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Windows 7: Windows 7 Startup Repair Superbug

26 Mar 2012   #1

Windows 7 Ultimate x64
 
 
Windows 7 Startup Repair Superbug

Let's get straight to the point:
The Windows 7 Startup Repair Utility included on the Windows installation disk is there to help us repair problems which may arise during the use of our computer and which may prevent the OS from starting, loading, booting (call it whatever you like). Throughout my experience of the past 2 days, I have learned to undoubtedly deny it. Why, you may ask? Well here is the story.

Throughout the last few months my Toshiba laptop (kinda figured it is not the best out there by now) has grown to hate me. At times, the OS would simply refuse to load, presenting me with the classic blinking cursor in the top corner of the screen.
Well, I have decided to fix the situation (which was clearly broken, not only by the above, but even when Windows did manage to load, it would immediately get slowed down to a halt thanks to all of the Toshiba crapware loaded on it! ). Now, let's get this straight: I know my stuff. I have done stuff like this countless times before. This is the first time something this (excuse me) shitty happened to me. I literally felt like pulling my hair out. So, 2 days ago I decided to reinstall Windows fresh on the 500GB HDD sitting in there.

Like any smart man should do, I first backed up all of my stuff to an external hard drive. Great, no hell beyond this point. Just like with any other OS re-installation, I booted the computer of the Windows 7 Ultimate 64-bit Setup Disc. Immediately proceeding to the partition selection screen, I encountered a friendly message:
"Windows cannot be installed to this drive because this computer's BIOS may not support starting from it."
Obviously, I proceeded to the BIOS setup to switch the SATA controller mode from "AHCI" to "Compatibility", as clearly I could not have installed it otherwise. Back to the setup disc, I no longer saw the alerting yellow icon. Great. Here's what I did next.

I had 3 partitions on my drive:
  1. System Reserved - The current OS's boot manager. (Should be obvious)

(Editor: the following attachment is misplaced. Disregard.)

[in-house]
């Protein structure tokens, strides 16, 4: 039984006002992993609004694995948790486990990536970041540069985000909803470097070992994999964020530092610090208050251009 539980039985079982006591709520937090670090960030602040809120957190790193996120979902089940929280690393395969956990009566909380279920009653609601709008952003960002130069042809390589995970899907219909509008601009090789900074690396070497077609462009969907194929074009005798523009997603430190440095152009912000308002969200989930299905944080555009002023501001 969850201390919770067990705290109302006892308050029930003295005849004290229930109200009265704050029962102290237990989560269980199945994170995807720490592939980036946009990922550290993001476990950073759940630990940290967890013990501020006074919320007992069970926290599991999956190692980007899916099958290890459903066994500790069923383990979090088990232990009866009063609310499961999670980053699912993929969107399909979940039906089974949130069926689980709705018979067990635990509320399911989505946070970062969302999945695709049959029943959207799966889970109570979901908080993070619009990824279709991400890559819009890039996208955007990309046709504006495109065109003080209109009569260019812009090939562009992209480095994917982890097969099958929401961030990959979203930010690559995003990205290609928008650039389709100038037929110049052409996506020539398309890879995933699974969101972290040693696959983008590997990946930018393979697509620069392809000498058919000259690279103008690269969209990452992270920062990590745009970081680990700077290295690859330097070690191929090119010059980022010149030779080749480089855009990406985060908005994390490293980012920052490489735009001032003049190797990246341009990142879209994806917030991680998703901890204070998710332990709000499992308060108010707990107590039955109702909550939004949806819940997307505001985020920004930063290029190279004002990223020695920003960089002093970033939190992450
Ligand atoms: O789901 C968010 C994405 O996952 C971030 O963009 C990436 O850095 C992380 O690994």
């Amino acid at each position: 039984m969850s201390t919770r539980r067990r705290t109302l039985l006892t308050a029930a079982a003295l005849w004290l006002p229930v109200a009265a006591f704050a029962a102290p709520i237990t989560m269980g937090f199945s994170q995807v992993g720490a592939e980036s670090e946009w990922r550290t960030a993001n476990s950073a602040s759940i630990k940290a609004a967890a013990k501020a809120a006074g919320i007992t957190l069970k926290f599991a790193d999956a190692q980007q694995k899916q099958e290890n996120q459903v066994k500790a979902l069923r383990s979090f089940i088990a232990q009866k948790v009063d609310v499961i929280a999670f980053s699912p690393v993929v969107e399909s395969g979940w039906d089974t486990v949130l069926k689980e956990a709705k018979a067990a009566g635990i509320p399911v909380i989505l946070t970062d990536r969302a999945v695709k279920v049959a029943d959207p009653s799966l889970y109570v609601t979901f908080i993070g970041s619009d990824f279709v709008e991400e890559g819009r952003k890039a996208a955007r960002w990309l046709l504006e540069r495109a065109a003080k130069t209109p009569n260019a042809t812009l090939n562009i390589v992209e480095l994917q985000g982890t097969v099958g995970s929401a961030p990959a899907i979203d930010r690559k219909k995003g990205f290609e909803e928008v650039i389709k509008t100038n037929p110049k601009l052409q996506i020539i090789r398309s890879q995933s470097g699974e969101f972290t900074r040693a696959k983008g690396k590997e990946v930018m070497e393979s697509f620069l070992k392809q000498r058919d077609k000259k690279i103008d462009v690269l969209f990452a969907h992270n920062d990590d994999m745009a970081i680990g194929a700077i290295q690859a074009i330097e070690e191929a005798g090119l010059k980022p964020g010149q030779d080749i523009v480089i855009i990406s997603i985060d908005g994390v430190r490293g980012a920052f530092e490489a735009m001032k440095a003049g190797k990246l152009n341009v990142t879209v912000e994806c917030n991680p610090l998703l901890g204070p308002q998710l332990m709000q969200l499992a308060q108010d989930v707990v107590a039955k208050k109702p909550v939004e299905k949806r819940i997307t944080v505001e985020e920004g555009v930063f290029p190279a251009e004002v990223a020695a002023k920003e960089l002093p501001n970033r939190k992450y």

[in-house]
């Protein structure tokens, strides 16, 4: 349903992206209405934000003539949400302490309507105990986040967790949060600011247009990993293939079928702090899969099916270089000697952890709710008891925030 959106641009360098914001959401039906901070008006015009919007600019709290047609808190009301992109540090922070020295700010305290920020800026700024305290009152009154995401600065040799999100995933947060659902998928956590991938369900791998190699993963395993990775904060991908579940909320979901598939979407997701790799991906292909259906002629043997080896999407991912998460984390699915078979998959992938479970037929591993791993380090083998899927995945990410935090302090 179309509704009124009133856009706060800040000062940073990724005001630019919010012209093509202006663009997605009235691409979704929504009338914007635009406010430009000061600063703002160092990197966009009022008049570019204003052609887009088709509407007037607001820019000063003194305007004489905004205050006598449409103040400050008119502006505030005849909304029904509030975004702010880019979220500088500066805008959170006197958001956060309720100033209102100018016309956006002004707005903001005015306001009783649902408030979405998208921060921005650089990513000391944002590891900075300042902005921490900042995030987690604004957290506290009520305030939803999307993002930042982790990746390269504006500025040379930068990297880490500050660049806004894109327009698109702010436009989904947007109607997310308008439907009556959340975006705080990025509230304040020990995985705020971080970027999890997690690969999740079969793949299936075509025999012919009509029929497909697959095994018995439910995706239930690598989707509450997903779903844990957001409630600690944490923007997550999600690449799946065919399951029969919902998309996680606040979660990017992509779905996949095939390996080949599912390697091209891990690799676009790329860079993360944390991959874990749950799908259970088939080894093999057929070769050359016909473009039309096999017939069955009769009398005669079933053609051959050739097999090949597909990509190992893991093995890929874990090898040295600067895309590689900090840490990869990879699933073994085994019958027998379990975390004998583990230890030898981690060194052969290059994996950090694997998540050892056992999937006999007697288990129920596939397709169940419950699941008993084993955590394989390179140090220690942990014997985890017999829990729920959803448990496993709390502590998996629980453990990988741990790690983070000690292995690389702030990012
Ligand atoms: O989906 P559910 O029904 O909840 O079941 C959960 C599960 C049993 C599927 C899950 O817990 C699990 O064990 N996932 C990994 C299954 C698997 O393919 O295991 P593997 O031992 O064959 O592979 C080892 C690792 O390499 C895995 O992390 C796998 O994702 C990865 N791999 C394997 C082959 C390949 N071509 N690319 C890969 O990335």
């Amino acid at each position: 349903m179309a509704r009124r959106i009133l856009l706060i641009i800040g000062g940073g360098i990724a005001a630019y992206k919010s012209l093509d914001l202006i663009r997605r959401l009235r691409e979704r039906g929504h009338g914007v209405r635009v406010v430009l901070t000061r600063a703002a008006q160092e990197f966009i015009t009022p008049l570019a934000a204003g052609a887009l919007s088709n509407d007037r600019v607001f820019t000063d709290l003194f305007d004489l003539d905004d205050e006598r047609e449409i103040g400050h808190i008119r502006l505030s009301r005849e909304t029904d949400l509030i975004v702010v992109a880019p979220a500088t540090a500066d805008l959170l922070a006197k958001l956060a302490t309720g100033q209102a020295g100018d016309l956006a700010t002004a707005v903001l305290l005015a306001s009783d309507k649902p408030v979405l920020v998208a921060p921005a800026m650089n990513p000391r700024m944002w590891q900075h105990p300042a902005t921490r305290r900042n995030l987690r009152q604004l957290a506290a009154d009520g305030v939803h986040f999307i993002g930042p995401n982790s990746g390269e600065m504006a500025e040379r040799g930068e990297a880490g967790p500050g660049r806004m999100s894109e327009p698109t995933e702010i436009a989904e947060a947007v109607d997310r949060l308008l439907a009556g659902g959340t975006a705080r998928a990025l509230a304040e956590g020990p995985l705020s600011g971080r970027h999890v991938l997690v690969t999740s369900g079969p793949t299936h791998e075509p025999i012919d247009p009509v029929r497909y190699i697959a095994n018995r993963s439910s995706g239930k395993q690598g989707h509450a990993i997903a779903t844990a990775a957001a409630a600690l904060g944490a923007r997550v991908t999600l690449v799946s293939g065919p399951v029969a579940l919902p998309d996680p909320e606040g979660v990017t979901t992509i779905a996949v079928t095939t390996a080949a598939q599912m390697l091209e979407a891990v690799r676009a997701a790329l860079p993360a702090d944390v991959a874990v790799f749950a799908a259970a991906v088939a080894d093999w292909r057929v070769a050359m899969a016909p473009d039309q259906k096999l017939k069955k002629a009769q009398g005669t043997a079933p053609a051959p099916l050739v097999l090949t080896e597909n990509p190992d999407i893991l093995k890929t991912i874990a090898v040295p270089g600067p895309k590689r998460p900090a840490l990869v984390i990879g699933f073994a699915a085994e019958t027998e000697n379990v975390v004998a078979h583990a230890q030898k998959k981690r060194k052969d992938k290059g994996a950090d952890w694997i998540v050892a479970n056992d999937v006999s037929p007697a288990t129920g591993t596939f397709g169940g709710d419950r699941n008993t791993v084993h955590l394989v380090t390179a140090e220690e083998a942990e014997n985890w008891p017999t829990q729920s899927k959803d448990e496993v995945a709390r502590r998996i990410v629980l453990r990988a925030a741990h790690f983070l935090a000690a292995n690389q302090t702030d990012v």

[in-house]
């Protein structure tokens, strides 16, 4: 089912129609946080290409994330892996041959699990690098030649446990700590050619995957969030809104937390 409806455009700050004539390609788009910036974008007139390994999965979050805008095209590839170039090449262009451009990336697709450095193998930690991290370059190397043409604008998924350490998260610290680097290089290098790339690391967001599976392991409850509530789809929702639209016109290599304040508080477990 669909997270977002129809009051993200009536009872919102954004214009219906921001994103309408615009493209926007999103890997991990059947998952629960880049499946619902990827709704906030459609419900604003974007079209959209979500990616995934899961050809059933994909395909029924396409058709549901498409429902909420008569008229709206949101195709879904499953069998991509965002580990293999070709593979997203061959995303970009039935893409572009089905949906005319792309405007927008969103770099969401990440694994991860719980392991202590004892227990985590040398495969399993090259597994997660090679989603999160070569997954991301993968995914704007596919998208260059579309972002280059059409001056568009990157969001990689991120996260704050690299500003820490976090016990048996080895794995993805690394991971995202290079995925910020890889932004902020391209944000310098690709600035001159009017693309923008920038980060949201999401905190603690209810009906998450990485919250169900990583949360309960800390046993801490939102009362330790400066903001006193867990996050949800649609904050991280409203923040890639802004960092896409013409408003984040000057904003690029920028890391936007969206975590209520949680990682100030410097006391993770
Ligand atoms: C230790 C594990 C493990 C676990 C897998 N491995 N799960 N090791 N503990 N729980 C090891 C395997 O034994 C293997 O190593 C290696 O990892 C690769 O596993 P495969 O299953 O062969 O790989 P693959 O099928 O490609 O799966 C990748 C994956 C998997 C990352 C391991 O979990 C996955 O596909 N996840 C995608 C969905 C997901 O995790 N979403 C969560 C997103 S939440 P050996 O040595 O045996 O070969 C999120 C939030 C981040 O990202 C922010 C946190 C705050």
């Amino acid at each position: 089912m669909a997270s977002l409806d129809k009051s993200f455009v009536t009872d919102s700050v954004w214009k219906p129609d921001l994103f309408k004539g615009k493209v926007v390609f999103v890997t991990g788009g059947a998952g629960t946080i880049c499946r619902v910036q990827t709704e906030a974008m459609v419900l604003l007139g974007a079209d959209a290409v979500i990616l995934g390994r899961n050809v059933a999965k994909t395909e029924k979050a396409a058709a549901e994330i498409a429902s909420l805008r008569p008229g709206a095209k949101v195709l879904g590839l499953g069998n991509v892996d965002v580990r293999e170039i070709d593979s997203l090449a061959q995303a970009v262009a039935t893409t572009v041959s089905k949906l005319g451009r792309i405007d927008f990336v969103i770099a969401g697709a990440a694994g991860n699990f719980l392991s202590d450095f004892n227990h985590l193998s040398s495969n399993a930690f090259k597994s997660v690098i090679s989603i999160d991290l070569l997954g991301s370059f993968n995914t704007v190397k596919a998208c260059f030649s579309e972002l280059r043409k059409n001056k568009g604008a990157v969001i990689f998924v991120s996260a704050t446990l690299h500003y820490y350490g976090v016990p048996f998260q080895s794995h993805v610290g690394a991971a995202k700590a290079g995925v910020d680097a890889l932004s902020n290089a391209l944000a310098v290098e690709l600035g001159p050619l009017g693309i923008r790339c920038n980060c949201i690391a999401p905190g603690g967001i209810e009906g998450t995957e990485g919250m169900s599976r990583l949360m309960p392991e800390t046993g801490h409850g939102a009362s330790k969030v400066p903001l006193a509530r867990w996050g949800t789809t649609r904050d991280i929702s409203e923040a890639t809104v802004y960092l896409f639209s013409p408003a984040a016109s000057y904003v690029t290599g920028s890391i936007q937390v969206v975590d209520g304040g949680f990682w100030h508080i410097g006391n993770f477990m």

2. No label - Largest partition on the drive, held all of my system and private files.
  3. HDDRECOVERY - 11.5 GB partition holding Toshiba's greatest invention; the "Recovery" partition. I should also mention that when attempting to recover later from this partition AFTER removing the previous 2, I got quite disappointed to know that I couldn't for similar reasons as stated above.
At first, I left the HDDRECOVERY partition intact. Just in case. Installation finished, the computer restarted, Windows loaded up saying "Updating Registry settings" and "Configuring Services" and finally the moment we have all been waiting for: "Completing installation...". Ah...... not so fast. It took it approximately half an hour to complete that last step before restarting another time. Sitting there all filled with tension, I waited.... and waited.... and waited.... and ... .. Ok, it started to seem ridiculous. All I saw in front of me was a blank, black, screen. And nothing else. Not even a blinking cursor in the top corner of the screen. Nothing. By this time I figured I need to start the Windows Startup Repair program. After I entered the "Repair my computer" section, Windows told me it found problems with my startup configuration and offered to fix it. I thought; "Great, it even figured it out by itself." After restarting yet another time, I was sadly exposed to the same blank screen. After rebooting into the Startup Repair option a few more times, it told me Windows Startup Repair was unable to fix the problem because of a corrupted MBR, which IT WAS SUPPOSED TO FIX!!!! Clearly, at this point, it got so pointless to try to use it to automagically repair shit, and I had to do the rest myself.
Since then I have tried countless procedures (including reloading the Windows 7 bootloader using the ms-sys program from a linux live cd, and also checking the MBR using the linux disk editor), all to no avail. But all was not lost, as I got to the point where I removed all of the partitions from the drive (including HDDRECOVERY, which I have found to be useless and unable to recover anything) and reinstalled Windows 7 on the drive (that is the state of my HDD right now, as a matter of fact).

On with the story, I was able to boot into Windows (somehow magically) by performing the following sequence of commands:
  1. Start Windows Repair from the installation DVD.
  2. Skip through the dialogs, until you get to the list of available options for recovery.
  3. Open the Command Prompt and change the current bootloader from BOOTMGR to NTLDR by issuing the following command:
    Code:
    bootsect.exe /nt52 ALL
  4. Restart the computer, and let Windows issue the following error:
    Code:
    NTLDR is missing.
    Press Ctrl-Alt-Del
  5. Start Windows Repair again, open the command prompt (again) and repair the boot sector on all drives using the following command:
    Code:
    bootrec.exe /fixboot
  6. Repair the BCD store (partition table, I believe) by issuing:
    Code:
    bootrec.exe /rebuildbcd
  7. Change the bootloader back to BOOTMGR by entering:
    Code:
    bootsect.exe /nt60 ALL
  8. Repair the MBR (although I believe this step is not necessary) by issuing:
    Code:
    bootrec.exe /fixmbr
  9. Restart the computer and admire your hard work (if in case it has succeeded)
  10. After enjoying your new Windows installation, shut down the computer.
  11. Restart and see all of your hard work go to waste.